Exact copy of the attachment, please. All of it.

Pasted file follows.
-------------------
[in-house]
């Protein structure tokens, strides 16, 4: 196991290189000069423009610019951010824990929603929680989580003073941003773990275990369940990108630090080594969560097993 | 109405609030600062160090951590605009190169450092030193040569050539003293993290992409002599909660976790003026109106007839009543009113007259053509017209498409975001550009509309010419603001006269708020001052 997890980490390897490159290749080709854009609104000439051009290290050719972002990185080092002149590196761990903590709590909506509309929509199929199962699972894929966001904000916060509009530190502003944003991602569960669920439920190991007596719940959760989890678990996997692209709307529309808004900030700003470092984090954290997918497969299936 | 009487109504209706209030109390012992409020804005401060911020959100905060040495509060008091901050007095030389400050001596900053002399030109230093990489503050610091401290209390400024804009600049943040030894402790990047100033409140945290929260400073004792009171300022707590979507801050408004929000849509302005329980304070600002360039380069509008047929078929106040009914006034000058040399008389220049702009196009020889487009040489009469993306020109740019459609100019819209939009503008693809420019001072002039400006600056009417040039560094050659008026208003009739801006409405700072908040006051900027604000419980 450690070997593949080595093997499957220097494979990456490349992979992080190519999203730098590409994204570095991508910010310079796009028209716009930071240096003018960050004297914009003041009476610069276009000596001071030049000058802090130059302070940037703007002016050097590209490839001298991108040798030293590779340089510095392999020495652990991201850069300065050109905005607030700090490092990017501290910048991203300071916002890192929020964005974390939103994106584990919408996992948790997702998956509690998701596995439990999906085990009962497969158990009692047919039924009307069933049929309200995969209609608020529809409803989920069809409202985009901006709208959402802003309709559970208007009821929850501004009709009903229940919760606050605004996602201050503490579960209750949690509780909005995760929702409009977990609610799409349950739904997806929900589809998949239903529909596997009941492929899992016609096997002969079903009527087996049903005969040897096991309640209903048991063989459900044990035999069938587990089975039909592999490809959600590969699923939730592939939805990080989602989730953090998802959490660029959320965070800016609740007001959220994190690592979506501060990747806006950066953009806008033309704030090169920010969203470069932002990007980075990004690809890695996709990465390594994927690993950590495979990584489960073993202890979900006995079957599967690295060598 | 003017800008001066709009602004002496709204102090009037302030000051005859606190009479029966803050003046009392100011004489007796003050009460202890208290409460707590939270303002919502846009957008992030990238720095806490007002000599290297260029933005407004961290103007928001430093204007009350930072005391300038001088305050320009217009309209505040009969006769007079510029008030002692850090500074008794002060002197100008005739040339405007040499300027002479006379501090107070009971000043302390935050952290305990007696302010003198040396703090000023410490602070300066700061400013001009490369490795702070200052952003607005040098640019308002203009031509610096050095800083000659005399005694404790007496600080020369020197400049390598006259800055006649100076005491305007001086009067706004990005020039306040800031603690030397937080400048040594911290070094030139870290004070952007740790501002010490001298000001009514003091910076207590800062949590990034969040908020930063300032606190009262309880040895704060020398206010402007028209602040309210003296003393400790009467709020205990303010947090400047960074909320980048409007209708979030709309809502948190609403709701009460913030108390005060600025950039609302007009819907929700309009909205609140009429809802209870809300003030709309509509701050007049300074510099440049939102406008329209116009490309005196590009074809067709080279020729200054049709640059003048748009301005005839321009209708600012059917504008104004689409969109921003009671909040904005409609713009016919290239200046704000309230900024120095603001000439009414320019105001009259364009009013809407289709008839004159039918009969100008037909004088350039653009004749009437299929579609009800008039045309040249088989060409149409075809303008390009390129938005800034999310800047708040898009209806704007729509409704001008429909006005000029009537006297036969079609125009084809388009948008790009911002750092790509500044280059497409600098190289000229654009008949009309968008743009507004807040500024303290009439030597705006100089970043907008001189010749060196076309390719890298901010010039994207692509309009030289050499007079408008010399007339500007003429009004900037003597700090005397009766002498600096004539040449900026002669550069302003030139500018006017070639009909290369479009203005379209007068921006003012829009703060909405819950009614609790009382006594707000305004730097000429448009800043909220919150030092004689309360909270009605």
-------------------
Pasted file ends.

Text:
[in-house]
């Protein structure tokens, strides 16, 4: 196991290189000069423009610019951010824990929603929680989580003073941003773990275990369940990108630090080594969560097993 | 109405609030600062160090951590605009190169450092030193040569050539003293993290992409002599909660976790003026109106007839009543009113007259053509017209498409975001550009509309010419603001006269708020001052 997890980490390897490159290749080709854009609104000439051009290290050719972002990185080092002149590196761990903590709590909506509309929509199929199962699972894929966001904000916060509009530190502003944003991602569960669920439920190991007596719940959760989890678990996997692209709307529309808004900030700003470092984090954290997918497969299936 | 009487109504209706209030109390012992409020804005401060911020959100905060040495509060008091901050007095030389400050001596900053002399030109230093990489503050610091401290209390400024804009600049943040030894402790990047100033409140945290929260400073004792009171300022707590979507801050408004929000849509302005329980304070600002360039380069509008047929078929106040009914006034000058040399008389220049702009196009020889487009040489009469993306020109740019459609100019819209939009503008693809420019001072002039400006600056009417040039560094050659008026208003009739801006409405700072908040006051900027604000419980 450690070997593949080595093997499957220097494979990456490349992979992080190519999203730098590409994204570095991508910010310079796009028209716009930071240096003018960050004297914009003041009476610069276009000596001071030049000058802090130059302070940037703007002016050097590209490839001298991108040798030293590779340089510095392999020495652990991201850069300065050109905005607030700090490092990017501290910048991203300071916002890192929020964005974390939103994106584990919408996992948790997702998956509690998701596995439990999906085990009962497969158990009692047919039924009307069933049929309200995969209609608020529809409803989920069809409202985009901006709208959402802003309709559970208007009821929850501004009709009903229940919760606050605004996602201050503490579960209750949690509780909005995760929702409009977990609610799409349950739904997806929900589809998949239903529909596997009941492929899992016609096997002969079903009527087996049903005969040897096991309640209903048991063989459900044990035999069938587990089975039909592999490809959600590969699923939730592939939805990080989602989730953090998802959490660029959320965070800016609740007001959220994190690592979506501060990747806006950066953009806008033309704030090169920010969203470069932002990007980075990004690809890695996709990465390594994927690993950590495979990584489960073993202890979900006995079957599967690295060598 | 003017800008001066709009602004002496709204102090009037302030000051005859606190009479029966803050003046009392100011004489007796003050009460202890208290409460707590939270303002919502846009957008992030990238720095806490007002000599290297260029933005407004961290103007928001430093204007009350930072005391300038001088305050320009217009309209505040009969006769007079510029008030002692850090500074008794002060002197100008005739040339405007040499300027002479006379501090107070009971000043302390935050952290305990007696302010003198040396703090000023410490602070300066700061400013001009490369490795702070200052952003607005040098640019308002203009031509610096050095800083000659005399005694404790007496600080020369020197400049390598006259800055006649100076005491305007001086009067706004990005020039306040800031603690030397937080400048040594911290070094030139870290004070952007740790501002010490001298000001009514003091910076207590800062949590990034969040908020930063300032606190009262309880040895704060020398206010402007028209602040309210003296003393400790009467709020205990303010947090400047960074909320980048409007209708979030709309809502948190609403709701009460913030108390005060600025950039609302007009819907929700309009909205609140009429809802209870809300003030709309509509701050007049300074510099440049939102406008329209116009490309005196590009074809067709080279020729200054049709640059003048748009301005005839321009209708600012059917504008104004689409969109921003009671909040904005409609713009016919290239200046704000309230900024120095603001000439009414320019105001009259364009009013809407289709008839004159039918009969100008037909004088350039653009004749009437299929579609009800008039045309040249088989060409149409075809303008390009390129938005800034999310800047708040898009209806704007729509409704001008429909006005000029009537006297036969079609125009084809388009948008790009911002750092790509500044280059497409600098190289000229654009008949009309968008743009507004807040500024303290009439030597705006100089970043907008001189010749060196076309390719890298901010010039994207692509309009030289050499007079408008010399007339500007003429009004900037003597700090005397009766002498600096004539040449900026002669550069302003030139500018006017070639009909290369479009203005379209007068921006003012829009703060909405819950009614609790009382006594707000305004730097000429448009800043909220919150030092004689309360909270009605």